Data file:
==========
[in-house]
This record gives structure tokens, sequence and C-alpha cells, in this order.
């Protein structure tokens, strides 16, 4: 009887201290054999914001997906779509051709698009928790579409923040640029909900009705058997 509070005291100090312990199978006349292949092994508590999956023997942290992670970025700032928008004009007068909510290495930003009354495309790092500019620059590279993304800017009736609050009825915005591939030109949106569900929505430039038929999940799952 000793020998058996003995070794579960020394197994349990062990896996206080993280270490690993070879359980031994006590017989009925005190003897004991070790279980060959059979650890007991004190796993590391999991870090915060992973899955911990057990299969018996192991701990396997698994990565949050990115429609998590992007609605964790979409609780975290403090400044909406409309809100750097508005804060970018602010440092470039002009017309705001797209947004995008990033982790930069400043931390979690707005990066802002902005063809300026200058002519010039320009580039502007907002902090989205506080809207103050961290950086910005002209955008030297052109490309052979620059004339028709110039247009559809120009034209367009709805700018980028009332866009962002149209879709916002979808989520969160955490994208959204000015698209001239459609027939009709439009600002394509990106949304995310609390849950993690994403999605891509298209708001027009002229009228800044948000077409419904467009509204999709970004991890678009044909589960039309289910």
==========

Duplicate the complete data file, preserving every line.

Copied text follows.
[in-house]
This record gives structure tokens, sequence and C-alpha cells, in this order.
């Protein structure tokens, strides 16, 4: 009887201290054999914001997906779509051709698009928790579409923040640029909900009705058997 509070005291100090312990199978006349292949092994508590999956023997942290992670970025700032928008004009007068909510290495930003009354495309790092500019620059590279993304800017009736609050009825915005591939030109949106569900929505430039038929999940799952 000793020998058996003995070794579960020394197994349990062990896996206080993280270490690993070879359980031994006590017989009925005190003897004991070790279980060959059979650890007991004190796993590391999991870090915060992973899955911990057990299969018996192991701990396997698994990565949050990115429609998590992007609605964790979409609780975290403090400044909406409309809100750097508005804060970018602010440092470039002009017309705001797209947004995008990033982790930069400043931390979690707005990066802002902005063809300026200058002519010039320009580039502007907002902090989205506080809207103050961290950086910005002209955008030297052109490309052979620059004339028709110039247009559809120009034209367009709805700018980028009332866009962002149209879709916002979808989520969160955490994208959204000015698209001239459609027939009709439009600002394509990106949304995310609390849950993690994403999605891509298209708001027009002229009228800044948000077409419904467009509204999709970004991890678009044909589960039309289910």